-Don’t eat out: if you cook dinner at home you can control what you eat and how it’s prepared. Try for broiled fish with roasted veggies with a whole grain such as quinoa or barley. This gives you nutrients without all the processing and super large portion sizes that are part of eating out.

To your good health,

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The 34 Words Which keep Your Weight Down

In today’s technology obsessed world it’s no surprise that weight loss apps are so popular, but according to new research, the old school pencil and paper work just as well when it comes to losing weight. Food journals are an important, but often overlooked, tool in your weight loss battle that can really have an impact on your results. The power of journaling has most recently been supported by data coming out of the long-term Look AHEAD obesity project, an 11-year study that was funded by the National Institute of Health.

Among the 550 participants in the study who kept records of what they ate, those who wrote at least 34 words a day lost the most amount of weight. On average, these subjects dropped 12% of the weight they started at over the year they were tracked. The key is to use lots of words. When the level of detail in the journal went under 33 words, the average weight loss dropped to as low as 9% of starting weight.

Some smart tips on food journaling…

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Write every single thing you eat or drink down, right away.

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Include what you’re doing while you’re eating.

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Describe how you felt while eating.

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Be honest because no one has to see it but you.

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At the end of each day, look at how your emotions impacted your eating.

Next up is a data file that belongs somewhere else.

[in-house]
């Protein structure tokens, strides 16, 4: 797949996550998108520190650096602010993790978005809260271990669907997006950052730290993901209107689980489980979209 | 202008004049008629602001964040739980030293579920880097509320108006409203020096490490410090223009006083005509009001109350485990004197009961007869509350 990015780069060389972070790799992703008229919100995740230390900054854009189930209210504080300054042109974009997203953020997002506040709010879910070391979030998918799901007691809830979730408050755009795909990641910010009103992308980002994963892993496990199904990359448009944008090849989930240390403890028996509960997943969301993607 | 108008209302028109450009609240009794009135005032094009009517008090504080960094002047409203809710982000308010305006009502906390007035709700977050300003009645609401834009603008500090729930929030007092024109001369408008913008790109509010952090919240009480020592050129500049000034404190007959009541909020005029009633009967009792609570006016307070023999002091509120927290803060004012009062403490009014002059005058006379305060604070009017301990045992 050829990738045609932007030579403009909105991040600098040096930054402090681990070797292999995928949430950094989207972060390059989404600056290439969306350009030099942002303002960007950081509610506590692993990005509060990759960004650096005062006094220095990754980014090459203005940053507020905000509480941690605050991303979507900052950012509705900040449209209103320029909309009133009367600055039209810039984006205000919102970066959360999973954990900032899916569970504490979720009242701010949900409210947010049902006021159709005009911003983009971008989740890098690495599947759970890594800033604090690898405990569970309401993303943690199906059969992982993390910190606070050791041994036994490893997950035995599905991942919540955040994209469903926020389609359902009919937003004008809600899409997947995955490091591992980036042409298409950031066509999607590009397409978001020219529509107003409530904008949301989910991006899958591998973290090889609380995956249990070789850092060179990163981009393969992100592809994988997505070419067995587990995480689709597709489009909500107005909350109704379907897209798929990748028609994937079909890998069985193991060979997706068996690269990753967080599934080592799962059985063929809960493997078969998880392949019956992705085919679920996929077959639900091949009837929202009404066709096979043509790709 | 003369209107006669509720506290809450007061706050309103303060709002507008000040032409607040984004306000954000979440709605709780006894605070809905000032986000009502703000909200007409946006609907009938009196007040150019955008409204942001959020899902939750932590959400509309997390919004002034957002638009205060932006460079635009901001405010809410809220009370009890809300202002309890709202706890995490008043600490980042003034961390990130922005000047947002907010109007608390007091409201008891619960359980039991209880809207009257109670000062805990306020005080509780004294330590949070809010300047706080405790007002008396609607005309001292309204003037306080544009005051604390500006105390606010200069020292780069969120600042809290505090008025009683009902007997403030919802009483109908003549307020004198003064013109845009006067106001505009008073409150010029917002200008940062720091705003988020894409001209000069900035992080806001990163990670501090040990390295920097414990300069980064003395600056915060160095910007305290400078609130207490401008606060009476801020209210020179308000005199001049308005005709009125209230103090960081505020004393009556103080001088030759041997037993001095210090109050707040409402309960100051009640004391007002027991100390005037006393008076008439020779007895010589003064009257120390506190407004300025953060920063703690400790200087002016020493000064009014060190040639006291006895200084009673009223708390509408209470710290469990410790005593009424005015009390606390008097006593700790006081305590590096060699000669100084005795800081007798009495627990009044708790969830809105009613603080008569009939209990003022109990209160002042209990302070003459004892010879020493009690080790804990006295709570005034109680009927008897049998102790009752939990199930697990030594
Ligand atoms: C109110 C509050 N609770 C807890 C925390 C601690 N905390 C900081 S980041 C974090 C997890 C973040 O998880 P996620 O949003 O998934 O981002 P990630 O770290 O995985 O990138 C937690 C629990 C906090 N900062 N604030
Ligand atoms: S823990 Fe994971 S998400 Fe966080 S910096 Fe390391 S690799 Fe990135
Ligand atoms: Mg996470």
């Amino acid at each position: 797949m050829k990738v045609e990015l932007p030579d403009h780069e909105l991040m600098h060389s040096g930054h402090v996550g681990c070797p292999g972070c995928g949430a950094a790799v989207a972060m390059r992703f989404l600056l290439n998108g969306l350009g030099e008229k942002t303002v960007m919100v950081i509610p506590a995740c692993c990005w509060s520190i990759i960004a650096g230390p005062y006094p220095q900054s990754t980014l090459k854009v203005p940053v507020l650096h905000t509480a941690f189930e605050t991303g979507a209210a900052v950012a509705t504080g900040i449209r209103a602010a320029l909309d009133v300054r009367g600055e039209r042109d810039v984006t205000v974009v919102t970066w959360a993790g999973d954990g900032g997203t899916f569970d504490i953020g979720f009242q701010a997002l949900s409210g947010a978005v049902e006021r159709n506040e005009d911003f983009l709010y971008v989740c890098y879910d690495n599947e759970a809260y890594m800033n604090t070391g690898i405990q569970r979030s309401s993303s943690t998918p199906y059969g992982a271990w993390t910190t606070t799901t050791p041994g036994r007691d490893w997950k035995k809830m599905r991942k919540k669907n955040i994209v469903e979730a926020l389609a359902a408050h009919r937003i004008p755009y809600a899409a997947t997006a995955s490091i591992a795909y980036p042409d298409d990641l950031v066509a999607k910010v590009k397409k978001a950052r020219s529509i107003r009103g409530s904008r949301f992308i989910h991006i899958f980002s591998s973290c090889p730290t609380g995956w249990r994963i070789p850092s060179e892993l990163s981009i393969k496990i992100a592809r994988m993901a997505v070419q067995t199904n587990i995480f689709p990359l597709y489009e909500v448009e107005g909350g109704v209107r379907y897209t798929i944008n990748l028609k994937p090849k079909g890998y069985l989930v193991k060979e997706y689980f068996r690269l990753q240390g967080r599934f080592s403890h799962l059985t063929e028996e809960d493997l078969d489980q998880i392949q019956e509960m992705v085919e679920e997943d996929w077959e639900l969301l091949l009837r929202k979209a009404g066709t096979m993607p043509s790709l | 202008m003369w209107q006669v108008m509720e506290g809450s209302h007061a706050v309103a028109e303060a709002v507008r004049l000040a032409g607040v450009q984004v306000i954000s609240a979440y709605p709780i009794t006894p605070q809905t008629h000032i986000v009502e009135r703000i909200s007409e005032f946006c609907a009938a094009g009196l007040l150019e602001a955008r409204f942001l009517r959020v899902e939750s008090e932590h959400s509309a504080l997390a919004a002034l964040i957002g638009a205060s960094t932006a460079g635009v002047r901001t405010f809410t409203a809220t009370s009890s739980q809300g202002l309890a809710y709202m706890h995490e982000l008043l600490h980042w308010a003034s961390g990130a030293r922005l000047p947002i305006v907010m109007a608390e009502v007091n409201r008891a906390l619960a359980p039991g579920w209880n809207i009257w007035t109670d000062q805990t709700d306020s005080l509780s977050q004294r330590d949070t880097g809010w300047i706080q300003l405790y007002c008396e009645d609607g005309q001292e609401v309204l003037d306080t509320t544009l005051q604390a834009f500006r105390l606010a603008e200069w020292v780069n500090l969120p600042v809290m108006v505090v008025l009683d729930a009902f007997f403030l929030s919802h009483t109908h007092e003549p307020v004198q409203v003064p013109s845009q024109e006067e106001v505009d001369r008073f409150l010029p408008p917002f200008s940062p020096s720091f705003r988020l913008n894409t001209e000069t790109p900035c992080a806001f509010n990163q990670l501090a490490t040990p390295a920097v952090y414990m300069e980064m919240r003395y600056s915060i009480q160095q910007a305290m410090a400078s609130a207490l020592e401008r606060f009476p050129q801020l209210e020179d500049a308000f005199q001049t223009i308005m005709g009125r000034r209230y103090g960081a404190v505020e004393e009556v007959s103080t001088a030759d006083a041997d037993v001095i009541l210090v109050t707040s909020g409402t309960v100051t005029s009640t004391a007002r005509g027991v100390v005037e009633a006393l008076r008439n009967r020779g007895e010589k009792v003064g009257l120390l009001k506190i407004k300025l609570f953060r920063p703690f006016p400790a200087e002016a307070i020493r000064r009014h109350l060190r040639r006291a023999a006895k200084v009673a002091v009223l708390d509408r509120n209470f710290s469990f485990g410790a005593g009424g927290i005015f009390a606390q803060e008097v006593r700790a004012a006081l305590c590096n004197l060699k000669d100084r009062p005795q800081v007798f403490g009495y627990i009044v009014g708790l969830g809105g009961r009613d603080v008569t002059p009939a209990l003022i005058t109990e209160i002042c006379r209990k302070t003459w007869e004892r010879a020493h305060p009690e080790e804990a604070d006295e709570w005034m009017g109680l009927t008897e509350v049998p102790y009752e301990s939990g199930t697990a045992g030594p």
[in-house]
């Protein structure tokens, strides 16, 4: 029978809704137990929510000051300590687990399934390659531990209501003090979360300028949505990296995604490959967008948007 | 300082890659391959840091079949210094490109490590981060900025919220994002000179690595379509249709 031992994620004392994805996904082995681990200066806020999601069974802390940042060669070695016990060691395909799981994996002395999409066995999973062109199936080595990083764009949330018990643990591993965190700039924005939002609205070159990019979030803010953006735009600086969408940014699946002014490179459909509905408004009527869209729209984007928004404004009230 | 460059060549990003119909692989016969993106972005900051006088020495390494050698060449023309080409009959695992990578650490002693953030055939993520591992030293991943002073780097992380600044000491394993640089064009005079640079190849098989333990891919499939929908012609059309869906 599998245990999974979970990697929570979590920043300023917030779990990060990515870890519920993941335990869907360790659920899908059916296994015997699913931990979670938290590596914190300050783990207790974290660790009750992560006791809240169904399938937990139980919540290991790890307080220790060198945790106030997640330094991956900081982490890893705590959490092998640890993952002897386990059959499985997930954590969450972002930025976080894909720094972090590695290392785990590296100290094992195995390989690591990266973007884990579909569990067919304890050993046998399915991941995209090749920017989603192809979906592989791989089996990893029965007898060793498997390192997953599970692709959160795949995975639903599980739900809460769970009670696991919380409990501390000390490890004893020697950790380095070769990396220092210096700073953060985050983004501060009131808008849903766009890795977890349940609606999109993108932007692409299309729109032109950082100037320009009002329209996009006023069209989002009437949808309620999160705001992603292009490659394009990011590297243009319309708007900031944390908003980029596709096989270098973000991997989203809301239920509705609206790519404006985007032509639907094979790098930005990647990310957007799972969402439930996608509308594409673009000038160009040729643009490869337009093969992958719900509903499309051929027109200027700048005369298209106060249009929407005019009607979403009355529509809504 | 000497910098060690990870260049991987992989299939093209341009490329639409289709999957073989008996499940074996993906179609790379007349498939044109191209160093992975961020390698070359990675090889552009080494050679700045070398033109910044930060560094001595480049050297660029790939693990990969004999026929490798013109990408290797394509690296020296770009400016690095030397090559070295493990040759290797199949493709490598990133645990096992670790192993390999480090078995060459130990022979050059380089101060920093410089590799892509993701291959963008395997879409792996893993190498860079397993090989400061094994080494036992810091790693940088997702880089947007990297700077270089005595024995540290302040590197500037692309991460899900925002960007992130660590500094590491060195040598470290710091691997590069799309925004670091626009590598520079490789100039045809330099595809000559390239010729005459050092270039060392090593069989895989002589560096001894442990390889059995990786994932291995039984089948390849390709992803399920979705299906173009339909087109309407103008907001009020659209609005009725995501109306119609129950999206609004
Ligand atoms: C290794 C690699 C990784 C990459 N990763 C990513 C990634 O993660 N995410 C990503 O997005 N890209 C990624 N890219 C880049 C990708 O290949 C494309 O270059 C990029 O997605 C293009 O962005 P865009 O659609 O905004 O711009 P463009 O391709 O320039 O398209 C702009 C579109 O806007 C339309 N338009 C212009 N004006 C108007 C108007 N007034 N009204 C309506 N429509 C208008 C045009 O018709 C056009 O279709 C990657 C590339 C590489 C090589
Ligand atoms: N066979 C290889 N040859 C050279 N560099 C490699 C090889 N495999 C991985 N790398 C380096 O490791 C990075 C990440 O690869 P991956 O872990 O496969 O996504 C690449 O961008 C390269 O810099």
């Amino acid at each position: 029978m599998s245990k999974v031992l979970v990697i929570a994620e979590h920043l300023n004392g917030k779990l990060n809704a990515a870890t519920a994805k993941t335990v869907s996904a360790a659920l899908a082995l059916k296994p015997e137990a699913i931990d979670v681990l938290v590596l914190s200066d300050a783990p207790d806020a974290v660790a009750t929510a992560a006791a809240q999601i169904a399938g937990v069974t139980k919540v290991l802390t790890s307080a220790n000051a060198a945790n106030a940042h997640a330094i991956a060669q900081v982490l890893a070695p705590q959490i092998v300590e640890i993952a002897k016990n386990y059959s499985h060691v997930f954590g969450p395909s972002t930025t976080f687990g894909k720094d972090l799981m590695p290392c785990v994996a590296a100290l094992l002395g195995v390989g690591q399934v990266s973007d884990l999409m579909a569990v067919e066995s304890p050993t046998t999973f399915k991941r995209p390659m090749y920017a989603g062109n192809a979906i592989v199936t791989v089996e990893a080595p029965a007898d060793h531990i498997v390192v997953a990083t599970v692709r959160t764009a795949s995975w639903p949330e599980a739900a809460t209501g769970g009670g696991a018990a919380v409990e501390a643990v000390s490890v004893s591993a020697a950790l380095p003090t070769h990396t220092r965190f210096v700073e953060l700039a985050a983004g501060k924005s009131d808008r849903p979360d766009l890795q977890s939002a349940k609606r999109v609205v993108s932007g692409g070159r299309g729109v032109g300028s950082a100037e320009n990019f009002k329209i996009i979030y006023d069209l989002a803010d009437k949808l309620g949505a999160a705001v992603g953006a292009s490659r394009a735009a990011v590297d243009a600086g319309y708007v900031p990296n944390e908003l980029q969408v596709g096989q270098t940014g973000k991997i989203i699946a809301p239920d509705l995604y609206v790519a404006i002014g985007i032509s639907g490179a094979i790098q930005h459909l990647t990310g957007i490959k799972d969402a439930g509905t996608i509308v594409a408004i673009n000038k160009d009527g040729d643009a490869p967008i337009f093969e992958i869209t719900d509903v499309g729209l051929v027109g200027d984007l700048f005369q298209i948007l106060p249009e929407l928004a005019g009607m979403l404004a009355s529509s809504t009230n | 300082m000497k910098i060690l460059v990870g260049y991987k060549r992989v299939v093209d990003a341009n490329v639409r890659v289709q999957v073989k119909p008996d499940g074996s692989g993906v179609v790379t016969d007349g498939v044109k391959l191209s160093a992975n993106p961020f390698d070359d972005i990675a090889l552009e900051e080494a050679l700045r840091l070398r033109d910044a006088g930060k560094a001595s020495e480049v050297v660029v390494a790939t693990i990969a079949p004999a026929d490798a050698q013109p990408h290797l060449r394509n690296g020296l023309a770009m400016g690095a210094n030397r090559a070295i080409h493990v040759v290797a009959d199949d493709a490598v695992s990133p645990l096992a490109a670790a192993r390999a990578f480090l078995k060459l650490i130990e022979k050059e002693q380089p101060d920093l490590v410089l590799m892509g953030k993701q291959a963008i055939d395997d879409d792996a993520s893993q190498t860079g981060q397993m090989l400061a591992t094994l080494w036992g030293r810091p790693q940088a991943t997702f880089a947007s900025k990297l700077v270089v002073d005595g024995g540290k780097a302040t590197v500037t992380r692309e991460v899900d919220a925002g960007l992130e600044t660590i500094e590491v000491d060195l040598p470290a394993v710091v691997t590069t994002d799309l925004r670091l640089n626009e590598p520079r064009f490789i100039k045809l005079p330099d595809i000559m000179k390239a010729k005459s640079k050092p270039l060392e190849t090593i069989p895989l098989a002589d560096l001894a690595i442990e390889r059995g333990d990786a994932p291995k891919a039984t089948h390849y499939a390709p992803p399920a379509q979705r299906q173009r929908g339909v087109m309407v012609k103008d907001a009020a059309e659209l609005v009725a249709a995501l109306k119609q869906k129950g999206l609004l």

When it comes to your food journal, details really count. So instead of listing cereal, milk and banana for breakfast, write the brand name of the cereal, the amount you’re having, the kind of milk and the amount and even the size of the banana. Include the amount of calories of each. It might sound like a lot of work, but as you do it more, you’ll get faster at recording all you’re eating and drinking.

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The 34 Words Which keep Your Weight Down Continued…

As you see, food journaling ups your awareness of what, how much, and why you eat. This helps you cut out that mindless eating, and show you areas where you might make changes. Food journals also identify triggers to overeating that you can modify (like stress) or avoid (like idle time in front of the TV). You might be surprised to find some surprising sources of calories, what you’re drinking or snacking on. The good news is that food journals help you see this and thus make changes that truly impact the calories you take in per day, and thus your weight.

The time and effort you put into food journaling is worth it in terms of weight loss, many well done weight loss studies support this idea. Keeping a food journal will help you monitor (and stay accountable) for everything you put into your mouth. You’ll get into the habit, rather quickly, of writing everything you eat or drink in your journal. For some, the act of just writing things down is enough. Many decide not to eat something because they don’t want to write it down.

Another great journaling tip, that’s also totally low-tech, is pairing up with a buddy who is trying to lose weight. This kind of support really helps. You can share your daily food journal entries with each other; you might even text after every meal and then talk by phone (or in person) each day.

To your good health,